Seeking Leave from the Court to Issue a Third Party Claim


Farrell v Costco Wholesale, 2015 ONSC 7783

In this case, Costco brought a motion seeking leave from the court to issue a third party claim. Rule 29.02 of the Rules of Civil Procedure provides that the court must grant a party leave to issue a third party claim, unless doing so would “prejudice” the plaintiff. At issue in this case was whether allowing Costco to issue a third party claim at this stage of the action would prejudice Ms. Farrell to such an extent that leave should not be granted.

On November 11, 2012, Ms. Farrell was injured at a Costco department store after a display board fell off the shelf and hit her in the head. Ms. Farrell suffered a concussion, which continues to negatively impact her to this day.

On November 19, 2012, Ms. Farrell’s lawyer sent Costco a notice of her intention to sue for damages. On May 6, 2014, Ms. Farrell formally commenced an action against Costco. After Costco delivered its Statement of Defence and both parties conducted their examinations for discovery, the action was eventually set down for trial on December 5, 2014. The trial was set to begin in May 2016. It was not until August 15, 2015, that Costco gave its first indication that it wanted to begin a third party claim against Artika, the supplier of the merchandise that was displayed by the board that fell on Ms. Farrell. If Costco were to be granted leave, the trial would likely not begin until January 2017.

Price J. held that if granting leave to issue a third party claim would prejudice the plaintiff, then the court must exercise its discretion to determine whether leave ought to be granted. Having regard to all the circumstances of the case, the court must weigh the prejudice that granting leave would create against the desirability of having the third party claim determined at the same trial as the main action (as opposed to the defendant commencing a separate action against the third party).

The Court held that in this case, the issuance of a third party claim would prejudice Ms. Farrell in the following ways:

  1. She would face a new examination for discovery which would be more challenging to her memory and the appearance of her credibility, given the amount of time that has passed since the injury.
  2. The delay of an additional eight months before trial begins will further weaken her own and her witness’ recollection of events. It will also substantially delay the final determination of Costco’s liability and of Ms. Farrell’s entitlement to compensation.

In exercising its discretion to determine whether leave should be granted despite the prejudice to Ms. Farrell, the Court considered a number of factors including:

  1. The period of two years and nine months from when the incident occurred, and fifteen months from the time the claim was served, to when Costco first decided that it wanted to pursue a third party claim.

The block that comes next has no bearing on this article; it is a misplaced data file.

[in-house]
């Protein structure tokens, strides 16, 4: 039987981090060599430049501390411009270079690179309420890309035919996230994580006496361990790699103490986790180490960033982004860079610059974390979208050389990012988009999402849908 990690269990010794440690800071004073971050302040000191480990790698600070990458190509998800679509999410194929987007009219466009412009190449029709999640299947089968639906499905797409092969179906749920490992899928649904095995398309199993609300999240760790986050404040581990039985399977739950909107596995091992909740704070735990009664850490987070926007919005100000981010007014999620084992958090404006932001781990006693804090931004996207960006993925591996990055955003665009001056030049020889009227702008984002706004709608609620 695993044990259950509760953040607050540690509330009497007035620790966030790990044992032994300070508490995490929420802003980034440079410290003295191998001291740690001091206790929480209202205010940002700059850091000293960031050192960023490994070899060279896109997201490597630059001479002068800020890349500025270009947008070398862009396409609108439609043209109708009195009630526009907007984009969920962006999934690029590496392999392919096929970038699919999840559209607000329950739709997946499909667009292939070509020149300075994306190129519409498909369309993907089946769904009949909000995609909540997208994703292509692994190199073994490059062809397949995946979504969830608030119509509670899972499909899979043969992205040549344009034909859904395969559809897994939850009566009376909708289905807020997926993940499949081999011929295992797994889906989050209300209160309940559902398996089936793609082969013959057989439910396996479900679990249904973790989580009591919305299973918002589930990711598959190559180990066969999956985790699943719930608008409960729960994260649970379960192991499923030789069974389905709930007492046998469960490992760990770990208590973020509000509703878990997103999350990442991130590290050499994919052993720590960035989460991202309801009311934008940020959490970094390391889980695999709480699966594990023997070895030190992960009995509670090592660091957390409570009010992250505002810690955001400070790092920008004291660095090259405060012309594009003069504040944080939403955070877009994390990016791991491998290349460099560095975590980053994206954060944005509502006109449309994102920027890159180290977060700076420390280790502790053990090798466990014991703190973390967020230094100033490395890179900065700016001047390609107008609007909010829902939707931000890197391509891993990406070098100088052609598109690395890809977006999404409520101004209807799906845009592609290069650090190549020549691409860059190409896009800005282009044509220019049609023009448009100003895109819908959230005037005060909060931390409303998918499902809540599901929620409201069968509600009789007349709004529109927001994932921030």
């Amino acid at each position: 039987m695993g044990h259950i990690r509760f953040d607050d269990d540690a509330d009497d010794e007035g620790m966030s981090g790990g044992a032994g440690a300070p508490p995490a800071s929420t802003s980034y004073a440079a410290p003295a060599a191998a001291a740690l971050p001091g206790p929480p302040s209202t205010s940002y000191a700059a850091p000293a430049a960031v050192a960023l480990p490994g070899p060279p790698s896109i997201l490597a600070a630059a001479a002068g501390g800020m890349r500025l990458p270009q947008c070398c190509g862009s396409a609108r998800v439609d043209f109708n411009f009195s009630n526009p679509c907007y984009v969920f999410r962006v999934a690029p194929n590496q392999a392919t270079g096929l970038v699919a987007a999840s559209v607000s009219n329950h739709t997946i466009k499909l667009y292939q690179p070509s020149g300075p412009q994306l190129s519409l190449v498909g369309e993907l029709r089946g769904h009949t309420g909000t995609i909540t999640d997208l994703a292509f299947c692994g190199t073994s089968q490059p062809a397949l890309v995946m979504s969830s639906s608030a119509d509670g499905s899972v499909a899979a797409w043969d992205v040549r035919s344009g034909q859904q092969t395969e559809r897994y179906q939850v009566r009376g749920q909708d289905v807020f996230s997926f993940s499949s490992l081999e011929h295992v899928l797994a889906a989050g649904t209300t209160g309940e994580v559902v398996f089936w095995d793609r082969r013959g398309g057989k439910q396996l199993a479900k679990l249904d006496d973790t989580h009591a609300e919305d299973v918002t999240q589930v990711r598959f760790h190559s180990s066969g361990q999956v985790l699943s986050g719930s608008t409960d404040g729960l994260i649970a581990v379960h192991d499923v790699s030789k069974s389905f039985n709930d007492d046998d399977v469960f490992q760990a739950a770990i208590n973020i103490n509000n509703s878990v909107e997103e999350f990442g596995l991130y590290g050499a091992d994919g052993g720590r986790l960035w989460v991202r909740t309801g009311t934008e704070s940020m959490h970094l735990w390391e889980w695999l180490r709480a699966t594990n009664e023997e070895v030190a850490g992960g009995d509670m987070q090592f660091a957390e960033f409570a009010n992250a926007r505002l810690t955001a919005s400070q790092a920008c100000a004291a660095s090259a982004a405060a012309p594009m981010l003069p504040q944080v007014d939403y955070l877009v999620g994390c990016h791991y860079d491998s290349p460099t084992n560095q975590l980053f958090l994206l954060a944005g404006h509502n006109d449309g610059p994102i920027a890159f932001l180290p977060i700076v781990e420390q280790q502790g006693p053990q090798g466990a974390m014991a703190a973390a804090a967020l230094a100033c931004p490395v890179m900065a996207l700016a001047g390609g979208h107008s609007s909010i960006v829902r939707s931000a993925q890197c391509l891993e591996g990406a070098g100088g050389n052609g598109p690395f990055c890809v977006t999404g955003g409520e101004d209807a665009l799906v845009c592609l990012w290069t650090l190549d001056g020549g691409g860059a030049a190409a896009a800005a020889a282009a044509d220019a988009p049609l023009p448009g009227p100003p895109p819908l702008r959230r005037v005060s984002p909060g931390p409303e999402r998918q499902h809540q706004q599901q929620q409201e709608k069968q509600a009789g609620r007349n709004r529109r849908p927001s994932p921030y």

2. At the time the incident occurred, the apparent availability to Costco of the facts underlying its third party claim.
  3. The absence of any explanation from Costco for its failure to issue the third party claim earlier as well as a lack of any discernable merit to the third party claim.
  4. The fact that even if Artika is found to be liable to indemnify Costco, it is unlikely that a separate action brought by Costco against Artika will result in a verdict that is inconsistent with the verdict reached in Ms. Farrell’s action against Costco.
  5. The action had already been set down for trial and a pre-trial conference was scheduled for April 2016.
  6. If a third party claim were issued, Ms. Farrell would likely have to undergo another examination for discovery, a year and a half after the first one. Additionally, the action will likely be delayed by at least another eight months, when the next trial sittings take place in January 2017.
  7. Ms. Farrell continues to be adversely affected by her injury, including being unable to maintain full-time employment to support herself and her three children.

The Court ultimately held that the prejudice to Ms. Farrell that would result from granting Costco leave to issue a third party claim would outweigh any unfairness to Costco that is caused by requiring it to commence a separate action against Artika. The prejudice to Ms. Farrell would also outweigh any risk of inconsistent verdicts that may arise from bringing a separate claim. Costco’s motion for leave to issue a third party claim was dismissed.

What the Insurer Should Know

When considering bringing a third party action, the sooner the better.  The court will closely review the prejudice to the parties which may be suffered by an amendment to the pleadings at a late stage in the proceeding.

Mitch Kitagawa Kentt Coburn, Articling Student